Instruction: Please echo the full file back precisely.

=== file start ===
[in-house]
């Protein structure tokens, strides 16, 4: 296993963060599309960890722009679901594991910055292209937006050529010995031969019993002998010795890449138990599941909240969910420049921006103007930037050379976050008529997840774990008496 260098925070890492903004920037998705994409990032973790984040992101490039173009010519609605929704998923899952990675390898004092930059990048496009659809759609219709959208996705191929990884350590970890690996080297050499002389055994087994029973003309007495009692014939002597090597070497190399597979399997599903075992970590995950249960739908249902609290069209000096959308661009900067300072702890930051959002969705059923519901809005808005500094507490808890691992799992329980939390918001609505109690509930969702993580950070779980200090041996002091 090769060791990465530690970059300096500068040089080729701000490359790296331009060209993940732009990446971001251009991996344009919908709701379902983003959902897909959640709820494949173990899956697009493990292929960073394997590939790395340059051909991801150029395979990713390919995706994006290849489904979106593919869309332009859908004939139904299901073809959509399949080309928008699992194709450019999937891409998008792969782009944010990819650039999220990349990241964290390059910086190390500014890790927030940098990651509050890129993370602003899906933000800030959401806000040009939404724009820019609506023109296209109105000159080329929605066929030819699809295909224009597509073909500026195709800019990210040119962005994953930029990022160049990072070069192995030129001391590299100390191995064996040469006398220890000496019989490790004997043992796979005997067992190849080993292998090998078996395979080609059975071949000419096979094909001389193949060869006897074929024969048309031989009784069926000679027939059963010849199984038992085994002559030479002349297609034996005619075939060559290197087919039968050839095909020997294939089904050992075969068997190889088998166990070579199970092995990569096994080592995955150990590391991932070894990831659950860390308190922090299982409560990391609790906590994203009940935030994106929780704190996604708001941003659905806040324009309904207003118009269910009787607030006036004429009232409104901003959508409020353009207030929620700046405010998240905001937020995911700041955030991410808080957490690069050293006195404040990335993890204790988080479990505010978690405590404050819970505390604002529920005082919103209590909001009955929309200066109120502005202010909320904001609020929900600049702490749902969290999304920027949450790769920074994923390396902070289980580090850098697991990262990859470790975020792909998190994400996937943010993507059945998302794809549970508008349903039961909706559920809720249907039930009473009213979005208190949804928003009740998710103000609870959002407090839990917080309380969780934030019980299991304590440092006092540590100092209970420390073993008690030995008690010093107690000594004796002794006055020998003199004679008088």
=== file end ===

[in-house]
């Protein structure tokens, strides 16, 4: 296993963060599309960890722009679901594991910055292209937006050529010995031969019993002998010795890449138990599941909240969910420049921006103007930037050379976050008529997840774990008496 260098925070890492903004920037998705994409990032973790984040992101490039173009010519609605929704998923899952990675390898004092930059990048496009659809759609219709959208996705191929990884350590970890690996080297050499002389055994087994029973003309007495009692014939002597090597070497190399597979399997599903075992970590995950249960739908249902609290069209000096959308661009900067300072702890930051959002969705059923519901809005808005500094507490808890691992799992329980939390918001609505109690509930969702993580950070779980200090041996002091 090769060791990465530690970059300096500068040089080729701000490359790296331009060209993940732009990446971001251009991996344009919908709701379902983003959902897909959640709820494949173990899956697009493990292929960073394997590939790395340059051909991801150029395979990713390919995706994006290849489904979106593919869309332009859908004939139904299901073809959509399949080309928008699992194709450019999937891409998008792969782009944010990819650039999220990349990241964290390059910086190390500014890790927030940098990651509050890129993370602003899906933000800030959401806000040009939404724009820019609506023109296209109105000159080329929605066929030819699809295909224009597509073909500026195709800019990210040119962005994953930029990022160049990072070069192995030129001391590299100390191995064996040469006398220890000496019989490790004997043992796979005997067992190849080993292998090998078996395979080609059975071949000419096979094909001389193949060869006897074929024969048309031989009784069926000679027939059963010849199984038992085994002559030479002349297609034996005619075939060559290197087919039968050839095909020997294939089904050992075969068997190889088998166990070579199970092995990569096994080592995955150990590391991932070894990831659950860390308190922090299982409560990391609790906590994203009940935030994106929780704190996604708001941003659905806040324009309904207003118009269910009787607030006036004429009232409104901003959508409020353009207030929620700046405010998240905001937020995911700041955030991410808080957490690069050293006195404040990335993890204790988080479990505010978690405590404050819970505390604002529920005082919103209590909001009955929309200066109120502005202010909320904001609020929900600049702490749902969290999304920027949450790769920074994923390396902070289980580090850098697991990262990859470790975020792909998190994400996937943010993507059945998302794809549970508008349903039961909706559920809720249907039930009473009213979005208190949804928003009740998710103000609870959002407090839990917080309380969780934030019980299991304590440092006092540590100092209970420390073993008690030995008690010093107690000594004796002794006055020998003199004679008088």